NASA launched a rocket that created colorful clouds in
space on June 29.
Such clouds are being used to probe two big holes
in Earth’s magnetic shield, called cusps.
NASA Wallops Flight Facility released a time-lapse
video of the vapor puffs.
For the last month, NASA had been waiting for the right moment to
launch clouds of red and blue-green vapor out into space.
On June 29, that moment finally came. A NASA sounding rocket
launched at 4:25 a.m. EST from the agency’s Wallops Flight
Facility in Virginia, and shot out 10 canisters about
the size of a soda can, according to the agency.
The cans deployed blue-green and red vapor, which brightly
colored puffs of “tracer
vapors” that were seen from New York to North
Carolina. These clouds allow scientists on the ground
to visually track how and where particles move in space.
Here’s what the clouds looked like:
The rocket was originally supposed to launch on May 31, but poor
visibility and bad weather conditions delayed the mission a
number of times. These space clouds weren’t merely for
The experiment was one of many missions in an international
“Grand Challenge” initiative aimed at
helping scientists probe two gaping holes in Earth’s protective
magnetic shield, called cusps.
The two holes in our invisible shield leak nearly
100 tons of air per day, according to Astronomy Now.
Probing Earth’s leaky atmosphere
The magnetic bubble that surrounds our planet is vital to life,
since it deflects the sun’s constant wind of high-energy
particles — and protects against the occasional
solar storm. Without this invisible force field, Earth may
have gone the way of Mars, which lost its magnetic dynamo
billions of years ago. That allowed the sun to blow most of the
into deep space, turning a once wet and
potentially habitable world into a dry and nearly
airless global desert.
We won’t run out of air anytime soon (thankfully, our planet has
quadrillions of tons left), but scientists are still struggling
to understand how the cusps work. In particular, they want to
make them visible — which is where the colored clouds
came into play.
Launching tracer vapors such as barium (green), cupric-oxide
(blue-green), and strontium (red) into the Earth’s ionosphere —
where charged air particles and the solar wind interact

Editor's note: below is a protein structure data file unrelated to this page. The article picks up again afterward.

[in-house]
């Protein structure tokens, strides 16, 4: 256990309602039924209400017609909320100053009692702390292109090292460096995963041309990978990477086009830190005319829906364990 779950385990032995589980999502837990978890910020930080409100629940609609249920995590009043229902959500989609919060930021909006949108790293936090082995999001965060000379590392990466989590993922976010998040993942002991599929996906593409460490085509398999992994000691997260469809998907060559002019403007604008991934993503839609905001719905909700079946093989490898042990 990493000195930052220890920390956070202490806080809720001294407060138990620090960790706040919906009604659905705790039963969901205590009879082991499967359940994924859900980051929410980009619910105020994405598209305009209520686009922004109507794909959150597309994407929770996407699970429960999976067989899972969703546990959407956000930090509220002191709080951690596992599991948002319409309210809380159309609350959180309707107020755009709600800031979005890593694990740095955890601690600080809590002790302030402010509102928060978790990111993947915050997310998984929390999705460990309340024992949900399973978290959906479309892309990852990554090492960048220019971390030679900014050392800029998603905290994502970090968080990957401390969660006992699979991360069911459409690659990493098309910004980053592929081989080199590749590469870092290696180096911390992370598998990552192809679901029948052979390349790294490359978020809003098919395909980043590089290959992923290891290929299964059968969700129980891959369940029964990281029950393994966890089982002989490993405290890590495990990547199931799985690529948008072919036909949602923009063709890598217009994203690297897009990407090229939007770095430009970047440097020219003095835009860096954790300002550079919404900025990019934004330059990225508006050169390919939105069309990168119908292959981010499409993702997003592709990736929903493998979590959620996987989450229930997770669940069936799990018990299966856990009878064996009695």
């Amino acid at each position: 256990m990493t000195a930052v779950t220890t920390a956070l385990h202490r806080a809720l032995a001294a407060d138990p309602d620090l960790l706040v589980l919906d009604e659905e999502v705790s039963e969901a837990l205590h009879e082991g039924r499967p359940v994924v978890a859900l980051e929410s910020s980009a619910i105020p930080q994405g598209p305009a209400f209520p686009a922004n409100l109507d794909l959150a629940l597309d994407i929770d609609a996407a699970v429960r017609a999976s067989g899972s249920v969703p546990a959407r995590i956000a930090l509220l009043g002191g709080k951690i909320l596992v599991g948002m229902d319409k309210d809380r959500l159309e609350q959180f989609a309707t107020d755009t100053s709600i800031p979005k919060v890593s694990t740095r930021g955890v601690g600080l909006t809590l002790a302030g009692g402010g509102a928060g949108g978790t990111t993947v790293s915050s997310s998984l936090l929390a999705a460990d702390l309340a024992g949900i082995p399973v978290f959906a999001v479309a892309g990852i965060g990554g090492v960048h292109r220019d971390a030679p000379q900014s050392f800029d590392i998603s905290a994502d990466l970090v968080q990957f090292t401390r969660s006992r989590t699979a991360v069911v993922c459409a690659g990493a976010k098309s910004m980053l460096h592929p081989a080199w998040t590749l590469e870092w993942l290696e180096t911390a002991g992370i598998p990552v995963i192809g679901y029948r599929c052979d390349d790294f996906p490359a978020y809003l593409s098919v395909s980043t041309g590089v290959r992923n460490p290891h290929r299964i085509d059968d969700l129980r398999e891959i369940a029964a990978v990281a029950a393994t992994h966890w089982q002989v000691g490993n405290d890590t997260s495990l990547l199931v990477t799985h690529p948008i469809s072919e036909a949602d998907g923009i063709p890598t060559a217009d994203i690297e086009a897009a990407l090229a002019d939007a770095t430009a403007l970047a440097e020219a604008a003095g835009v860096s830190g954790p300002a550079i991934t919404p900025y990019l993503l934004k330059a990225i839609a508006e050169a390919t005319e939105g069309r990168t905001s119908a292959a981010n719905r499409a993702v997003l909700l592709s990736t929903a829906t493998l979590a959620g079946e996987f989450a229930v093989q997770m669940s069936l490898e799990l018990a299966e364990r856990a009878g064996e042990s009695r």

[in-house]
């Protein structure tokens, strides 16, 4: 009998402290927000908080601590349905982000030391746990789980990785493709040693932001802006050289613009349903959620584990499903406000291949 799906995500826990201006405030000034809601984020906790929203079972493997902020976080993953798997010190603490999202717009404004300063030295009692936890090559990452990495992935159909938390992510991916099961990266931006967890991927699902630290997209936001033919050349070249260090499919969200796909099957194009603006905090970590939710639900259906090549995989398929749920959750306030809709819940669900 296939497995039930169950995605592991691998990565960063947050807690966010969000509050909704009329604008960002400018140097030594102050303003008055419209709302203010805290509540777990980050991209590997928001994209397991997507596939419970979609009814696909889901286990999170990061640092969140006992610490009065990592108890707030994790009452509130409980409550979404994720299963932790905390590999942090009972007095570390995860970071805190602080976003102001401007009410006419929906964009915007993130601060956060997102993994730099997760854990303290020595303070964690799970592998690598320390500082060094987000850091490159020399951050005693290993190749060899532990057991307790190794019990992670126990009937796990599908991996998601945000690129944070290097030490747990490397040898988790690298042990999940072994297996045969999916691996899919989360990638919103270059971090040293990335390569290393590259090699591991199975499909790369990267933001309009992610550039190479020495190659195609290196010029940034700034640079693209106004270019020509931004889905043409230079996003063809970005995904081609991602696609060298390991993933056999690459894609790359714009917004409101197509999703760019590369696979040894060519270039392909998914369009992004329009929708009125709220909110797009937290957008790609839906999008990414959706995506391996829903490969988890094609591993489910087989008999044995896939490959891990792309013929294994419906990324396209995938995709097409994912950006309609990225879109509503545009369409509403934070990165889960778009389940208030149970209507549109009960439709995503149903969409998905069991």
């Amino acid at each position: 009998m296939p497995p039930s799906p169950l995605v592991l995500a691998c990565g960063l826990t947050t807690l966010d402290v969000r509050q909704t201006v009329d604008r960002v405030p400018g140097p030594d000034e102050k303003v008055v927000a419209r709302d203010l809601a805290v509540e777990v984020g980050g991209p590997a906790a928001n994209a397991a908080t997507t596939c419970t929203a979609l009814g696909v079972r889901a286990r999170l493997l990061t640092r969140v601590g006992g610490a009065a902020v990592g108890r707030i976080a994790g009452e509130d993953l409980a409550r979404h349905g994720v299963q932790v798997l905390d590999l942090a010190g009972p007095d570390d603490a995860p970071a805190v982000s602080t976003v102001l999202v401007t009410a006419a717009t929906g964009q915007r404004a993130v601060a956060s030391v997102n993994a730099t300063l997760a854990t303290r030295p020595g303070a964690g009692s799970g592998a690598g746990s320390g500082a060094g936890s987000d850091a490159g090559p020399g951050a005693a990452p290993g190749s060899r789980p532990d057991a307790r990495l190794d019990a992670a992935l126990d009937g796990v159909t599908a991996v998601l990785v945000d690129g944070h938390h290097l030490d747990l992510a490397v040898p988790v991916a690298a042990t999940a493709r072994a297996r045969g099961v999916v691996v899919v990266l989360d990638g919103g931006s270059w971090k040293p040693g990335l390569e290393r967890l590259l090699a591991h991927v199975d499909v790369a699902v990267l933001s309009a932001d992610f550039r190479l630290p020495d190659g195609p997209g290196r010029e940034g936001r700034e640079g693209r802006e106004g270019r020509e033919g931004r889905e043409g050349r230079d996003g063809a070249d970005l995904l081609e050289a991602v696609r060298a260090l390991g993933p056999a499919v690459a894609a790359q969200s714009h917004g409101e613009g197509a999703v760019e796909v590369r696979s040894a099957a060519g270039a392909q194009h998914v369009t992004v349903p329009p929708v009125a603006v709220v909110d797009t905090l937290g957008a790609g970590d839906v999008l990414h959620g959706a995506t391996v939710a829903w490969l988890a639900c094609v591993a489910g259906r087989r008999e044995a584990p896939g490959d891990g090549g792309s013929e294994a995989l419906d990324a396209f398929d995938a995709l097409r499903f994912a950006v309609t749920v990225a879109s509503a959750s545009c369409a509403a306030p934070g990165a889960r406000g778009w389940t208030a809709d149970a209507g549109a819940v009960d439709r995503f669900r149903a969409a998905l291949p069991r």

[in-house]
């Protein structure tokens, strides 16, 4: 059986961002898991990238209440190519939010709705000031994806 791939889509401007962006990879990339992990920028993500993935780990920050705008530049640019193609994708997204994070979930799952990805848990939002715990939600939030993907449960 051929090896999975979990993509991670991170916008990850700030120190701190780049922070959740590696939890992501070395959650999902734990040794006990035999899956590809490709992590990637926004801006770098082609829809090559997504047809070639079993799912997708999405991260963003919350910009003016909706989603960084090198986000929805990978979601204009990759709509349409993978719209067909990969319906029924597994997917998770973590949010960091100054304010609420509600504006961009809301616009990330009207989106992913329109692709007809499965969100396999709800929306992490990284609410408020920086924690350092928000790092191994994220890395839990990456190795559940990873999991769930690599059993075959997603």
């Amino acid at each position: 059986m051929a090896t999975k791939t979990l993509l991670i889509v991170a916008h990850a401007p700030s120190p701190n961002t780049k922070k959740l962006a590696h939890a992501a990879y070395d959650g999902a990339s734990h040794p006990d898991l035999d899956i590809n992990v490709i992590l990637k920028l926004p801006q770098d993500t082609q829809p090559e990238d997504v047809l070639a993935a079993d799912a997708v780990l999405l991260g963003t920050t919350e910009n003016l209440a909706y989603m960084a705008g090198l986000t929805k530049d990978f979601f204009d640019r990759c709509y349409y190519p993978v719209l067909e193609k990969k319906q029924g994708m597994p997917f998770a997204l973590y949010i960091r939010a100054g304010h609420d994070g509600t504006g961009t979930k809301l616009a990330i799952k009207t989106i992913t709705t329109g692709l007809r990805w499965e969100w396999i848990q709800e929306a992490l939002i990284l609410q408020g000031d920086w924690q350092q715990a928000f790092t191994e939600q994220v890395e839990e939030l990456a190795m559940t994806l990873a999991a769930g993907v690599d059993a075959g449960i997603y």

— helps scientists see how particles move
that the region. This data could then help verify and update
computer models of the fringes of Earth’s atmosphere.
Those models, in turn, may help researchers better understand all
sorts of high-altitude phenomena, including auroras,
geomagnetic storms — and why a planet like Mars lost all its
air while ours has held on to its atmosphere.
Launching space clouds
Keith Koehler, a NASA Wallops spokesperson, said that nearly
all past tracer-vapor missions, except for a few recent
test launches, have spewed the vapors directly out of
the rocket body. But that has limited the data that
scientists can collect from the ground, since the colored
clouds wound up close together and were often hard to
The new launch used new method: The rocket shot lightweight
aluminum canisters, called ampules, out of its sides. The
canisters traveled 6 to 12 miles before they started releasing
vapor, which made the constellation of colored clouds
easier to distinguish and follow.
The chemical tracer clouds are designed to react to
sunlight. The launch therefore happened when it was still dark on
the ground but the sun was visible from space to maximize
“These launches have to occur just after sunset or right before
sunrise. You need sunlight to hit the vapors and activate them as
they’re released,” Koehler said, adding that these vapors should
not be confused with the Aurora Borealis that’s typically
seen in far northern regions of the world.
“Auroras dance across the sky, and this is not that,” he said.